No list of predictive Sci-Fi novels would be complete without Orwell’s grim view of the future in 1984. C.C.T.V is everywhere and monitoring of communication channels. The reasons may be different (depending on your political views) in 1984 it is to monitor and control the proletariat or ‘prols’ (as Orwell calls us), everyone is monitored throughout their lives by cameras and you have to walk down back streets and write on normal paper rather than computers to avoid detection, town centre C.C.T.V and government monitoring of emails and texts? It is obviously done for our safety now and not control but the technology is still the same. In the book same he also predicted perpetual war and switching of alliances based on political need.
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In-Vitro fertilisation

Aldous Huxley in his 1931 novel ‘Brave New World’ predicted both what the tabloids describe as designer babies and what used to be called test tube babies, now called ‘In vitro fertilisation’ which although it sounds posher and more ‘politically correct’ because it’s in Latin. It actually means exactly the same thing In Vitro translates as ‘In glass’. Huxley wrote the book a full twenty-two years before Watson, Crick and Wilkins sequenced human D.N.A and nearly half a century before the worlds first ‘test tube baby’. He also described a similar society to Orwell’s ‘1984’ where people were conditioned to play a particular role in society determined on their intelligence……. Jeremy Kyle show?

Finally some reversed prediction

Charles Darwin and Pierre Boulle

In 1859 Charles Darwin published ‘ On the Origin of Species’ outlining how he thought we had developed from single cell organisms through to apes and finally man. He used terms like ‘survival of the fittest’ a hundred years later Pierre Boulle after writing the classic ‘Bridge on the Kwai’ an account of the building of the Burma – Siam railway during the second world war, the film version had the classic scene of Alec Guiness (years before he became a Jedi Knight) falling on the detonator, realising he had helped the Japanese war effort after asking himself, ‘What have I done?’…. I digress…. ten years later Mr Boulle turned his hand to sci-fi and took Darwin’s theory full circle and had apes overtaking us as the dominant species…. will this Sci-fi come true as well?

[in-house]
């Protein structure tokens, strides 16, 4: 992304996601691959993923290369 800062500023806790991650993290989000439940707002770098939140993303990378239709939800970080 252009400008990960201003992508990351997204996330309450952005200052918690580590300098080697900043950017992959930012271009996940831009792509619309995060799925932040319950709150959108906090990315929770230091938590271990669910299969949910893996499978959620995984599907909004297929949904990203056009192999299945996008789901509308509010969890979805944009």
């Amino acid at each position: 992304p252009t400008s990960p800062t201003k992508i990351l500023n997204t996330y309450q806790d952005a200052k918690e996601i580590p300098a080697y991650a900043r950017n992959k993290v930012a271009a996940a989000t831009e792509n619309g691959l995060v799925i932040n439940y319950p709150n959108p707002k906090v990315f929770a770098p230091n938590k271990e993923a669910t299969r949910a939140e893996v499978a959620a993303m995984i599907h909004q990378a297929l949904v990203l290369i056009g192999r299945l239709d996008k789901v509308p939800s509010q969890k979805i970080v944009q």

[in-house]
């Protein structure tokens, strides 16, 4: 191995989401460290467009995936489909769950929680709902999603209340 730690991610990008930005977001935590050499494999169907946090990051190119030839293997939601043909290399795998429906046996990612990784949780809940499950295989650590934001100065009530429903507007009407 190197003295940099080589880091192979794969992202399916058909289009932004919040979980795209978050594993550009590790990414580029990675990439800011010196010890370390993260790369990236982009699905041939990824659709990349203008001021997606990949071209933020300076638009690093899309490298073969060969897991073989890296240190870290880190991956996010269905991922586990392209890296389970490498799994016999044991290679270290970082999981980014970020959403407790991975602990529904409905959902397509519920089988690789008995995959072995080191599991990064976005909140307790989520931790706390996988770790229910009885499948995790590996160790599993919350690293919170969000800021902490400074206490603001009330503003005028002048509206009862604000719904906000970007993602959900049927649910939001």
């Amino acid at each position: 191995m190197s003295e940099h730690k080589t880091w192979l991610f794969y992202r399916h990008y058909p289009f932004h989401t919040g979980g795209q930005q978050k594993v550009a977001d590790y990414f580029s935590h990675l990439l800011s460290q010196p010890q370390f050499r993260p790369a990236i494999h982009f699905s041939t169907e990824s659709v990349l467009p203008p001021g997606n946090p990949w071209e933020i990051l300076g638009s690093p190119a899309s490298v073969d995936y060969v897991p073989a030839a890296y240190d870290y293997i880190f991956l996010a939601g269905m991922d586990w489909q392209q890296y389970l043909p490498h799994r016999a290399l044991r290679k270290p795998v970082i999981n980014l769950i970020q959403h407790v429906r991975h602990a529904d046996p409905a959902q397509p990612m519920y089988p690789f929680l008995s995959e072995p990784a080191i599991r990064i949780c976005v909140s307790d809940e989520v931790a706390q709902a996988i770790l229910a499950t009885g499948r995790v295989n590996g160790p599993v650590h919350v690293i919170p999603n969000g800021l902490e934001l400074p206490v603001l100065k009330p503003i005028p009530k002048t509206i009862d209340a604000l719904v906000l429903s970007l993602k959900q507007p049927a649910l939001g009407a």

It might if we don’t stop being so smug and clever…..

Am-Dram…. Darling Luvvy…..

I love Amateur Dramatics (Am-Dram), for the same price as a cinema ticket you can watch real theatre, performed by people who are doing it for the love of it not for financial gain…. rather than celluloid (or digital) copies of over paid/under talented ‘stars’ (not all famous actors are like that of course….. R.I.P the late great Robin Williams….. I’d love to see the hours and hours of unused material from Good Morning Vietnam that ended up on the proverbial cutting room floor…. Anyway back to Am-Dram).

The costumes are made by relatives, the sets painted by art students, the props lent/donated by local businesses and the end result is magical…..

I’ve seen Calamity Jane, Singin’ in the rain, Scrooge and a magnificent production of Willy Russell’s original duologue play ‘Educating Rita’ the atmosphere was electric in the auditorium… the hairs on the back of my neck were standing on end for the whole play… Would I have got that at the multiplex cinema watching ‘Mega-Death Robots 6 …… This time they’re kicking arse’ or something with a similar banal title and plot. No I don’t think so either….

The standing ovation ‘The Professor’ and ‘Rita’ got was well deserved and the bows by the two actors were taken with pride, appreciation and true passion.

Another good thing about Am-Dram is the bar…. For the price of a bucket of popcorn and a Cola at the cinema, you can have a cracking pint and a glass of wine complete with a natter at the interval.

Another reason I love Am-Dram is (trying to keep myself from entering ‘Smug Mode’) I had a couple of short plays staged by a local ‘Not for Profit’ Theatre company. They were 10-15 minutes each and presented in two different collections of plays by local writers. I received no payment…. but the joy of seeing my work unfold in front of me kept me on a high for weeks. Both were performed in two venues…. Does that make it a tour? (sorry delusions of grandeur slipped in there)

Were they any good? The Director and actors thought so but you can judge for Yourself as I’ve provided the script to one here….  Ruthless Ruth

I might have blown any chances of Hollywood coming knocking on my door by slagging off actors and cinemas ….. Ah well never mind….. I wouldn’t have written for them anyway as a matter of principle…… (only kidding Mr Spielberg and Mr Tarantino…. Please use the contact form……)